Turkey's central bank (CBRT) cut its one-week repo rate by 100bps today, to 15%, in line with the expectations of 18 of the 24 economists surveyed by Bloomberg. With inflation running at 19.9% in October, Turkey’s real interest rate has now dropped to -4.9%. The move is out of step with the current trend among EM central banks, many of which have initiated a hiking cycle in response to rising global inflation and tightening monetary policy in developed markets.
Even though the decision was expected, TRY has still sold off by c4.5% at the time of writing to a record c11.15/US$, after initially depreciating by nearly 6%. The currency has now sold off by c13% since last Monday as it became increasingly clear that the CBRT would cut its policy rate, taking ytd depreciation to just over 33% (making it the worst-performing major EM currency, surpassed only by the Suriname dollar, Haitian gourde, Libyan dinar and Cuban peso).
In its MPC statement, the CBRT continued to attribute the increase in inflation to transitory supply-side factors, which it expects to persist through H1 22. The MPC “will consider to complete the use of the limited room implied by these factors in December”, implying either that this will be the final or the penultimate hike in a cutting cycle that has now reached 400bps over the three MPC meetings since September (the wording to us is not clear).
With President Erdogan having firmly imposed his unorthodox anti-interest views on the CBRT via a series of leadership shuffles, any semblance of independence and credibility squandered by the Bank's insistence on rate cuts in the face of spiralling inflation and currency depreciation, and inflation expectations now anchored firmly in the double digits, it will be next to impossible to bring it back to the CBRT’s 5% medium-term target.
Further, the CBRT’s policy stance could trigger a crisis of confidence, leading first to increased dollarisation and then to the flight of deposits from the banking system (as we saw in 2018) and a surge in gold imports (as we saw in 2020) as residents stash money under their mattresses and hedge against further TRY depreciation.
If this coincides with capital outflows by non-residents and declining rollover ratios for external debt (US$169bn of which is due over the next 12 months, albeit with just US$5bn owed by the government and US$31bn by state-owned enterprises), then the CBRT’s folly could unwind recent reserve gains and potentially trigger a full-blown balance of payments (BOP) crisis.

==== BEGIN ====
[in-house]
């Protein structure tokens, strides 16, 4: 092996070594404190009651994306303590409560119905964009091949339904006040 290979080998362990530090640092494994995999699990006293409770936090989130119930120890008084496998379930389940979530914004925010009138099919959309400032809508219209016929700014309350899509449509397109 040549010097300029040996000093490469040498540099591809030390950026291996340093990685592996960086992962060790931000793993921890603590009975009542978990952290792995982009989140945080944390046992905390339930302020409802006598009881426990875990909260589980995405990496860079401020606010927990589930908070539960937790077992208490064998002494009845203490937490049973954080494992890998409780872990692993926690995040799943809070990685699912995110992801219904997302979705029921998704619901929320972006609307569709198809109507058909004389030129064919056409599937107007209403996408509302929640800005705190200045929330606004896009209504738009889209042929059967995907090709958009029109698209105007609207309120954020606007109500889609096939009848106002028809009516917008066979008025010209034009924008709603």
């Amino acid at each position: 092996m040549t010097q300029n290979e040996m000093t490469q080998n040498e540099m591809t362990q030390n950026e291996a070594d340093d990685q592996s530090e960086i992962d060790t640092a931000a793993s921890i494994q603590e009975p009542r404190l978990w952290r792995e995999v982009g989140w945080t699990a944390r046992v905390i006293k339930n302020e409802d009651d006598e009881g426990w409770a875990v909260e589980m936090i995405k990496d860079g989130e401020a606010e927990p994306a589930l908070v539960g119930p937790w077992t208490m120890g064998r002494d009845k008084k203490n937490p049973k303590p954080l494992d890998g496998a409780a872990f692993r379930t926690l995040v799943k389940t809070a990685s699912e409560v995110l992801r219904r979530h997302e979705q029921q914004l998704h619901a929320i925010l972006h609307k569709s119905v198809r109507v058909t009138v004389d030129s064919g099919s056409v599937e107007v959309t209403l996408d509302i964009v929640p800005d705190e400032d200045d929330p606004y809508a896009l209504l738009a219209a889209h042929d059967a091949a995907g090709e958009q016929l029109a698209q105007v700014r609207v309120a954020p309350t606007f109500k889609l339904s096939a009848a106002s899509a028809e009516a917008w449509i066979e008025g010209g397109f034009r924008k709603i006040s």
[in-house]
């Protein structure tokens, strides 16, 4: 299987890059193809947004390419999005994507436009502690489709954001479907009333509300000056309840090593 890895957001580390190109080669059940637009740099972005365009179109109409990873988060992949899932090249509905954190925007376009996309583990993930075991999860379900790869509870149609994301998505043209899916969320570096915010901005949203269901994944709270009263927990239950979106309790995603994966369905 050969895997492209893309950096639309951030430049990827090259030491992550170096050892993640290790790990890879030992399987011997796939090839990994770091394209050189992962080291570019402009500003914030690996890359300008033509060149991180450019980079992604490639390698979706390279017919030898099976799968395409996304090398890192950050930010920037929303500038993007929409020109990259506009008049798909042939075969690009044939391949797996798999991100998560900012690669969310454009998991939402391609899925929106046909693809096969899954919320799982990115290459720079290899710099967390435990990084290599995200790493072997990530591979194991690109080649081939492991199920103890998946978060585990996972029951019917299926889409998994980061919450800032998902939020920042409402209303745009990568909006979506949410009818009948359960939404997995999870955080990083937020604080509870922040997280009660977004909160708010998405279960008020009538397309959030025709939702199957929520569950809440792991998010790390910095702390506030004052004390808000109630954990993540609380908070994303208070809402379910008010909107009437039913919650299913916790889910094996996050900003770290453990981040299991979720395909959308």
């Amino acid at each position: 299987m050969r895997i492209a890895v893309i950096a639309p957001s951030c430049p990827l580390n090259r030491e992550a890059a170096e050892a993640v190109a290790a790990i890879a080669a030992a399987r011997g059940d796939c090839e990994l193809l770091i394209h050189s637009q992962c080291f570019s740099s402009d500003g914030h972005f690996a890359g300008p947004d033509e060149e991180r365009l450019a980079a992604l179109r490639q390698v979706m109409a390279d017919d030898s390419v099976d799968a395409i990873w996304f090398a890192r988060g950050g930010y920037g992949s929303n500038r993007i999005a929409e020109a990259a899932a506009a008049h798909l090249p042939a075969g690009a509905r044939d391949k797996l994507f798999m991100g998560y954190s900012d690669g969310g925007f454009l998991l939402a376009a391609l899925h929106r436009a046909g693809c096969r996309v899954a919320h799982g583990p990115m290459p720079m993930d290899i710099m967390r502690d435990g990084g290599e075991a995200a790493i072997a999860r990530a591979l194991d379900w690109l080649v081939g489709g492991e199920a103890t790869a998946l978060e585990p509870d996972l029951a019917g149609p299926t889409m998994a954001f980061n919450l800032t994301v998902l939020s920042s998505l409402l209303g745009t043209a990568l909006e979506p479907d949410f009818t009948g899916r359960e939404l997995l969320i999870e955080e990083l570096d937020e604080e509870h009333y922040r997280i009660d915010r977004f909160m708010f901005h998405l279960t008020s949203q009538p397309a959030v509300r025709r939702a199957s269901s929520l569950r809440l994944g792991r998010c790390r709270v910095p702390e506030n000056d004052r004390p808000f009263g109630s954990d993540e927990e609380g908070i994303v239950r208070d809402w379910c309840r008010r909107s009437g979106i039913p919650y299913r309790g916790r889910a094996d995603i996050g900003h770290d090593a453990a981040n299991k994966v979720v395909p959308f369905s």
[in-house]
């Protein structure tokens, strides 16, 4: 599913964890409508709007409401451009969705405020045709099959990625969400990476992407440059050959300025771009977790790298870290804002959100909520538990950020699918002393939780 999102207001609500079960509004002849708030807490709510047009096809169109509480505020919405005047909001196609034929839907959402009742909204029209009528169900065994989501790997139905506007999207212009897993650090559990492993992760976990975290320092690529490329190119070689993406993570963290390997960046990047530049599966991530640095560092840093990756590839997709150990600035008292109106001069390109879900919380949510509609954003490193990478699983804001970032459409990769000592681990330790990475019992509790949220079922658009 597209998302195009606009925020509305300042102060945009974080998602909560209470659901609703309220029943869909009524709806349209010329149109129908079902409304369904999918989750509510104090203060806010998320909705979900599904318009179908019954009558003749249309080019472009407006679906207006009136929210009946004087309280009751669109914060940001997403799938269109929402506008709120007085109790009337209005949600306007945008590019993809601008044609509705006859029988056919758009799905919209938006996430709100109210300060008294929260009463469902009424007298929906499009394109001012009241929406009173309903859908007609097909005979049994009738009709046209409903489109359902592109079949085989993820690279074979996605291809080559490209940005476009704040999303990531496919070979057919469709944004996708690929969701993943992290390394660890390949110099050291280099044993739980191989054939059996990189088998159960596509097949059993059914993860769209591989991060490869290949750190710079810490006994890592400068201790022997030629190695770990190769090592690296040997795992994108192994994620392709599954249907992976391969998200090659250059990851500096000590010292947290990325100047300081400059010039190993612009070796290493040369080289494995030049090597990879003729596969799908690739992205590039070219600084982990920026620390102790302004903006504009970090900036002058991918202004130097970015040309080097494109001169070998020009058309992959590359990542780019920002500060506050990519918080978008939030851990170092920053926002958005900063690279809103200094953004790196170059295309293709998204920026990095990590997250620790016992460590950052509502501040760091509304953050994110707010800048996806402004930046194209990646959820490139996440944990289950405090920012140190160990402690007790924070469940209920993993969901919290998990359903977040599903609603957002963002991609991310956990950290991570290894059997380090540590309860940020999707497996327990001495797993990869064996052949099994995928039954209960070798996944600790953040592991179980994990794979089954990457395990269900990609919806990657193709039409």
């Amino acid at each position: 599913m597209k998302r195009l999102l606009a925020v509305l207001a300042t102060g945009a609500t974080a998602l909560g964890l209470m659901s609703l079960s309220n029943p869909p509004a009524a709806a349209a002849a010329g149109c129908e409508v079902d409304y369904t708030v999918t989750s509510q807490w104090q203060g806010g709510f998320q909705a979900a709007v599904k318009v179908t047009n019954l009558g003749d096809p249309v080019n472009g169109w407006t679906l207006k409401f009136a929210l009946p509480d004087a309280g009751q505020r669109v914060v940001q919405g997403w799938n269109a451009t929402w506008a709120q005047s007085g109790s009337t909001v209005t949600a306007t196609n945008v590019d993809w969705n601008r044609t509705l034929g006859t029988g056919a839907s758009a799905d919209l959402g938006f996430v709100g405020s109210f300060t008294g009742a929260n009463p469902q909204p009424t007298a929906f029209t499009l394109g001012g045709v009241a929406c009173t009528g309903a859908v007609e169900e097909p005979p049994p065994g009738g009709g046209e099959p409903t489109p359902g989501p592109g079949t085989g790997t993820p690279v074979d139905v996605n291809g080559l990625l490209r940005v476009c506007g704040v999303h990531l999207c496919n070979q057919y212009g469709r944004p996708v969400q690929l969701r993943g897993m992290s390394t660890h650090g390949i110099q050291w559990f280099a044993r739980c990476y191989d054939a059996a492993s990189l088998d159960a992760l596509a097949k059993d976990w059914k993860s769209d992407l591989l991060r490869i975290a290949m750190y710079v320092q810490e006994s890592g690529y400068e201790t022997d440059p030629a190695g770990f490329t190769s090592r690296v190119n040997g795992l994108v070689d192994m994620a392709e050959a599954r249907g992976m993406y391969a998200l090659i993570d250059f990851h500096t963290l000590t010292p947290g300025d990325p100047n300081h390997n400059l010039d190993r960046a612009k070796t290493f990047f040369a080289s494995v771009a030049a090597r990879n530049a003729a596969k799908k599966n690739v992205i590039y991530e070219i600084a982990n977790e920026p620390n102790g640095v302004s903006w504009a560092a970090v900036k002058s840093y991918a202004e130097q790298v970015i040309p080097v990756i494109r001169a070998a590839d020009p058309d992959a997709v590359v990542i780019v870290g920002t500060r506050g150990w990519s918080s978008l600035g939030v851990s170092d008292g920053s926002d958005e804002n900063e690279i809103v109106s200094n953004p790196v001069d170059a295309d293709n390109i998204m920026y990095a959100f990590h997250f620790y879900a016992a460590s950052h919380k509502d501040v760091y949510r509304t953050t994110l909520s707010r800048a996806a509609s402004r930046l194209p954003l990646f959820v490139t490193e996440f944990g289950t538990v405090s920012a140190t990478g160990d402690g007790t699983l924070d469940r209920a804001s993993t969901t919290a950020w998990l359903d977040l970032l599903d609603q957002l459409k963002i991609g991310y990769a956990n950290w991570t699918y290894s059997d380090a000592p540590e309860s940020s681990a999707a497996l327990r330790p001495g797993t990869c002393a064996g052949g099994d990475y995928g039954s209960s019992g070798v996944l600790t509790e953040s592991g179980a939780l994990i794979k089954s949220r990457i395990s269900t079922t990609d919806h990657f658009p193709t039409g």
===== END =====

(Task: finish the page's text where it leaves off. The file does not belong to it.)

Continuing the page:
The IMF saw TRY as being c20% undervalued in 2020, and it has depreciated by c11.5% in real effective terms through October (and even more after this month’s drop), suggesting it has deviated even further from equilibrium. However, against the current policy backdrop, there is no reason why TRY can’t continue to overshoot the IMF’s estimate of fair value. Given the c45% REER depreciation since the beginning of 2015, any further competitiveness gains from TRY depreciation are probably limited and any BOP improvements will only take place with a lag, suggesting that TRY is no longer an effective shock absorber and that further depreciation will only exacerbate the misery of Turks.
The insistence of President Erdogan’s CBRT on cutting rates despite the obvious and severe determinantal impact it will have on economic stability and TRY is perplexing, and in the end is self-defeating as it passes through to higher inflation and necessitates future rate hikes and policy tightening to make up for prior policy missteps. However, Erdogan has proven impervious to reason on this topic, and it is unclear what level of TRY weakness will trigger a softening of his unorthodox and extremely harmful policy stance. Against this backdrop, we maintain our Sell recommendation on domestic government debt and TRY.
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